Our bodies require adenine triphosphate (ATP) for muscular contraction, but we do not eat ATP, rather, we consume food. Thus, our bodies need to take the food that we eat and convert it into ATP, which is required for movement. The processes that make up this conversion are collectively referred to as energy metabolism. The three main macronutrients carbohydrates, protein, and fat are found in varying quantities in the foods we eat. Macronutrients contain energy, or calories, that can only be used or stored after digestion and absorption. If energy, in the form of ATP, is needed immediately, the body can use the metabolites from the breakdown of macronutrients to meet these needs. The three different energy systems that include the phosphagen system, glycolysis, and mitochondrial respiration provide ATP as an energy source for movement and muscular contraction. Thus, ATP is considered the energy currency of the cell.
The phosphagen system is anaerobic, meaning it does not need oxygen and provides rapid energy for maximal intensity exercise lasting 10 to 15 seconds. This system rapidly rephosphorylates ADP and Pi into ATP but can only be used for a very short period of time. Glycolysis is also an anaerobic energy system that can provide ATP quickly, for a slightly longer period than the phosphagen system, about 30 seconds. Mitochondrial respiration is an aerobic energy system, meaning it requires the presence of oxygen, and is the energy system used at rest and during exercise of low-to-moderate intensity.
While these are three distinct energy systems, they are interrelated in their contribution to exercise. Exercise duration, intensity, and an athlete’s nutritional status will determine the contribution of each of these systems. Understanding the complex dynamic relationship between the three energy systems is essential for providing effective nutritional strategies for athletes to achieve optimal performance.
ATP: The Currency of the Cell
Recall the primary tenet of thermodynamics energy cannot be created or destroyed. We consume energy from food in the form of macronutrients, which have chemical bonds that, when broken, release energy. Carbohydrates, fats, and, to a small degree, proteins, are broken down to provide energy that can be used immediately or stored as glycogen in the liver and muscle, and triglycerides in adipose tissues and intramuscular triglycerides. This stored energy is used to supply ATP, which takes energy in chemical form and transforms it into mechanical energy used for muscular contraction.
ATP is the basic unit of energy for all cells, and therefore is considered the currency of the cell (see Figure 3.1). ATP, a nucleoside triphosphate, contains a protein atom (adenine) and a sugar molecule (ribose), which are attached to three phosphate groups. The bonds connecting the last two phosphate groups are high-energy bonds. When these bonds are hydrolyzed through the action of the enzyme ATPase, energy is released and transferred to muscle cells energizing muscular activity.
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Here you see the breakdown of ATP to ADP + Pi, with the cleavage of the bond between the ADP molecule and the last Pi releasing energy that powers muscular contraction. In order for work to continue, however, ADP needs to be rephosphorylated to ATP; that is, a phosphate group needs to be added to ADP to replenish ATP stores. The body only stores a limited amount of ATP (80 to 100 g, or, 3 oz), and only a percentage of ATP will be depleted during exercise in order to maintain basic cellular functioning (Baker, McCormick, and Robergs 2010). In fact, while total ATP stores remain relatively stable during exercise, there can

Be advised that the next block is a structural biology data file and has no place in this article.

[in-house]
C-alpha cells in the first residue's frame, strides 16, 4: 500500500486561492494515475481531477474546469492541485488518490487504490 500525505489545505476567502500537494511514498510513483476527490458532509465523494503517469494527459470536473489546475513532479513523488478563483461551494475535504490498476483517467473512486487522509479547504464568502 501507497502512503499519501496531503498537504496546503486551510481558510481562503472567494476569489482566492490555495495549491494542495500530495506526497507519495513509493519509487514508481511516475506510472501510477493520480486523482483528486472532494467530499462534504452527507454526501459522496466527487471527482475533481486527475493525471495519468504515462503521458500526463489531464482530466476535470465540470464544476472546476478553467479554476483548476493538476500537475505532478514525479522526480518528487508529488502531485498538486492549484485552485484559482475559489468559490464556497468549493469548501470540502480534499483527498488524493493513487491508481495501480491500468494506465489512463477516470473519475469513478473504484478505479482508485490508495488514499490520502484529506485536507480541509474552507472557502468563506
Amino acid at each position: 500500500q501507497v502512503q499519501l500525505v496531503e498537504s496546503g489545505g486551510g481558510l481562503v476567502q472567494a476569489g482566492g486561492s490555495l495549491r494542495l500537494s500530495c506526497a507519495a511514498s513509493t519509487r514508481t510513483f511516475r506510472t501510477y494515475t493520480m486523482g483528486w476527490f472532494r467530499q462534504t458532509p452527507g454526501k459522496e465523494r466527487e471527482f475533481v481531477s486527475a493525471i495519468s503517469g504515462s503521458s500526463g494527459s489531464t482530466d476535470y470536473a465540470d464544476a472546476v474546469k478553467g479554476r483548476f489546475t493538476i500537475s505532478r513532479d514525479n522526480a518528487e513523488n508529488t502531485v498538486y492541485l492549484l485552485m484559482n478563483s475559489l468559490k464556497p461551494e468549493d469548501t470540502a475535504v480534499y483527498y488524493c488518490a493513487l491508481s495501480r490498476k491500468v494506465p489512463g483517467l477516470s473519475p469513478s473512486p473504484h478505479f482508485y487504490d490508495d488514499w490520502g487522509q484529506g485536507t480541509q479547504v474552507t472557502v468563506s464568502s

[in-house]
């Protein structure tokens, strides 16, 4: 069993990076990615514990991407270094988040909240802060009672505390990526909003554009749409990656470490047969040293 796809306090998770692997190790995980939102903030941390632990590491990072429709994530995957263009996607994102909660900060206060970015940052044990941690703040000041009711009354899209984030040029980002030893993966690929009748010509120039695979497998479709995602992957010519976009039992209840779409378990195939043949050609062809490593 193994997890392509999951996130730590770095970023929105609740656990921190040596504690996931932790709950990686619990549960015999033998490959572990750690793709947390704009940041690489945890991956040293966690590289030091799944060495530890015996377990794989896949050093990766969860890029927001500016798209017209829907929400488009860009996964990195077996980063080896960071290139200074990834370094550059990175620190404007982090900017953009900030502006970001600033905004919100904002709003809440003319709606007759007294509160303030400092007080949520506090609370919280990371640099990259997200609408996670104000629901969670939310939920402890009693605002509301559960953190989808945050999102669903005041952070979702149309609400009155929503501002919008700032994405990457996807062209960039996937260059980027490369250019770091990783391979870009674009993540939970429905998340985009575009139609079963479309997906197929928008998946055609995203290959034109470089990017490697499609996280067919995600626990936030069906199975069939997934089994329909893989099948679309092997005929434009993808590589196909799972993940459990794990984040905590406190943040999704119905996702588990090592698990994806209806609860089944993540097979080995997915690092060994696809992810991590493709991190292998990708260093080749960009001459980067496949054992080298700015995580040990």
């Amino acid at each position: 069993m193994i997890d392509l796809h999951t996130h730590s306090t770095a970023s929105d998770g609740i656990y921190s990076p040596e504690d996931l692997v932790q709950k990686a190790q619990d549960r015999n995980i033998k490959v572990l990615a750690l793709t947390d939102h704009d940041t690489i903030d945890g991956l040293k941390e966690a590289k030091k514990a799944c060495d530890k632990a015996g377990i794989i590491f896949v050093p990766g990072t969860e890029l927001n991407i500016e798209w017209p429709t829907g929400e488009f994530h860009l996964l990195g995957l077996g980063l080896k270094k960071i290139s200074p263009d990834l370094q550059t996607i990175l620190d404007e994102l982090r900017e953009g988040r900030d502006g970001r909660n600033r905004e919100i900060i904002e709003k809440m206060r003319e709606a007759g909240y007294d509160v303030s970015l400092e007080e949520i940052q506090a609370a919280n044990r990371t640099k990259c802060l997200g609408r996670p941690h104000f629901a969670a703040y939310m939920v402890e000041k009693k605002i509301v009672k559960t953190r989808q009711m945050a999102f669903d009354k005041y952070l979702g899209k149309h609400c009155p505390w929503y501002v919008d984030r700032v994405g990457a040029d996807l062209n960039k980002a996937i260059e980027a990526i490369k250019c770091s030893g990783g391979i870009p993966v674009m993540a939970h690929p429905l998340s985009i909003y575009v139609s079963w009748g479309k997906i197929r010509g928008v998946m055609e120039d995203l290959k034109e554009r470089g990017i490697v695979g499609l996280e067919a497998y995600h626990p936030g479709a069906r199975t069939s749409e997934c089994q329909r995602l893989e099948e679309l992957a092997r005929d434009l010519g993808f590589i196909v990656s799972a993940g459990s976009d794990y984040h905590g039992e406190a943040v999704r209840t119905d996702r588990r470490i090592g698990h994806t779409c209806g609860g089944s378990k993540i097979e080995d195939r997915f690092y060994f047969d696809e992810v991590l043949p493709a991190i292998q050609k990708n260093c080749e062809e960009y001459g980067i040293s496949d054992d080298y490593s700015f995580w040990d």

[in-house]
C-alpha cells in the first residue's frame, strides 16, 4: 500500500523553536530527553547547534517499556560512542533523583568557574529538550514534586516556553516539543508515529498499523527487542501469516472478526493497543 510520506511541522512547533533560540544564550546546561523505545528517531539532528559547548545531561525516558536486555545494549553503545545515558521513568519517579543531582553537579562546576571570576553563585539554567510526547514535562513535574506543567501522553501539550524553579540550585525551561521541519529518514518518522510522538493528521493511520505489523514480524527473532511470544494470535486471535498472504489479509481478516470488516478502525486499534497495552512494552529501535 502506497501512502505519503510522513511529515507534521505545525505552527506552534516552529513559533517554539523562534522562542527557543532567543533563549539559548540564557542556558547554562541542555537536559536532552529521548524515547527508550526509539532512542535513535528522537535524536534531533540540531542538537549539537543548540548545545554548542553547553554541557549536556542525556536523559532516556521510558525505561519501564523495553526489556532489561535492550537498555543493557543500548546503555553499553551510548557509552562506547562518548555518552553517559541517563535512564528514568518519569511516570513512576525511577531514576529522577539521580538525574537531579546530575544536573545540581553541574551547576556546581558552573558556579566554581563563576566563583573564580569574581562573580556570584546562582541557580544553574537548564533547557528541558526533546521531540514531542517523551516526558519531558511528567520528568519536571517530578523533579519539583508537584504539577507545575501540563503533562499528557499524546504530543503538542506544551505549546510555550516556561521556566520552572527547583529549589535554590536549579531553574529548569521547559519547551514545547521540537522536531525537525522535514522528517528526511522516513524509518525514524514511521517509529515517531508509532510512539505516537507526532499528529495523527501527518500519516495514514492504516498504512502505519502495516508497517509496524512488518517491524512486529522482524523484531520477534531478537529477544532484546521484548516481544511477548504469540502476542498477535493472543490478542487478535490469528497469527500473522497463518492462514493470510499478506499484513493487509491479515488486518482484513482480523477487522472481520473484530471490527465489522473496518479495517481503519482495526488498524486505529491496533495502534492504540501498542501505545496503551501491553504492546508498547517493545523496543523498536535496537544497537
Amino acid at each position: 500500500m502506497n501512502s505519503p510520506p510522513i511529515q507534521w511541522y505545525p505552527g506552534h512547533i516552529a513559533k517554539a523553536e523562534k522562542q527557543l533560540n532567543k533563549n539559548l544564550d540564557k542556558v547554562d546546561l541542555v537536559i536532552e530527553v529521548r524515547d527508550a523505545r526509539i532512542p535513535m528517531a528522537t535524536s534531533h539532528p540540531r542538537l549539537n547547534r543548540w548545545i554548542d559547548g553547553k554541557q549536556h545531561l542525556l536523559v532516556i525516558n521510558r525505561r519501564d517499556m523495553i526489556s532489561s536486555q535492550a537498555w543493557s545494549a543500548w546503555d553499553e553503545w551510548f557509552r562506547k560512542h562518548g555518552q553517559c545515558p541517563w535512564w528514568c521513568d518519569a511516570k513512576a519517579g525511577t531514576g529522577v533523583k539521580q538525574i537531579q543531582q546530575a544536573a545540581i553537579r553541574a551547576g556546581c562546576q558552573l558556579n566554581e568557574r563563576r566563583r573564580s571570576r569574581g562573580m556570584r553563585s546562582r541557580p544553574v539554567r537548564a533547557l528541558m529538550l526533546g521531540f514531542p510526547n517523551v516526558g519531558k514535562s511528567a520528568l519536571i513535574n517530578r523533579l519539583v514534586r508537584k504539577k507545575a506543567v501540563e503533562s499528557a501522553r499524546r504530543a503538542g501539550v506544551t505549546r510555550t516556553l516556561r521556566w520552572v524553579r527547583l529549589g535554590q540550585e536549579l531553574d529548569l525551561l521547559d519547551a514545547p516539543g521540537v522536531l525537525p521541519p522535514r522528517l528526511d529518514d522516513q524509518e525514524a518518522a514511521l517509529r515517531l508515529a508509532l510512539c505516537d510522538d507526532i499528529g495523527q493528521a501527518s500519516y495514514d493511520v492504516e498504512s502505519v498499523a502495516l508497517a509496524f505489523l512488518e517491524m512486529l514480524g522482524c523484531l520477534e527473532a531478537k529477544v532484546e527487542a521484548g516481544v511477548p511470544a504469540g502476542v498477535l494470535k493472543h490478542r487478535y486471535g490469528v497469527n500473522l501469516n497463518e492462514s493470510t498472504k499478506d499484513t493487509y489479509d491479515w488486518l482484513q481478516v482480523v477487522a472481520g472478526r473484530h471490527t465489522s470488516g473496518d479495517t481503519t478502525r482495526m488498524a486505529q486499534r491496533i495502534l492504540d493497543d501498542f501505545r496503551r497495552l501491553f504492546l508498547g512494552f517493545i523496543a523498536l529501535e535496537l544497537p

Glycolysis is the primary source of the ATP that is required for a maximal bout lasting around 30 seconds, with the phosphagen system contributing smaller amounts ofATP over this period (Baker, McCormick, and Robergs 2010). Sport examples relying primarily upon glycolysis include a 50 m sprint in swimming, a 200 to 400 m running sprint, or soccer and basketball players engaging in repeated, high-intensity intervals up and down the soccer field or basketball court.
While the production of ATP is rapid via “incomplete” or “fast” glycolysis, and storage of glycogen has not yet been depleted, this energy system cannot be used as the primary source of ATP for sustained activity. First, incomplete or fast glycolysis that converts pyruvate to lactate can produce ATP more rapidly but will only yield two ATPs. However, when pyruvate is converted to lactic acid, it quickly dissociates into lactate and an H+ ion. Lactate can be used by the liver as a fuel source or converted into glucose (Cori cycle); but the H+ ion that is produced from ATP hydrolysis reactions decreases the pH of the cell and slows enzymatic reactions. Athletes often “feel” this acidification of the body and refer to it as the “burn” or “build-up of lactic acid.” Thus, it is not lactic acid itself that causes fatigue but rather the acidosis that results from the hydrogen ions that are produced from a number of reactions, most notably the hydrolysis of ATP When pH drops, respiratory rate increases exponentially in an effort to buffer the hydrogen being produced. However, exhaled CO2 is not nearly as acidic as hydrogen and eventually exercise intensity must decrease precipitously because hydrogen directly impairs the muscle’s ability to contract.
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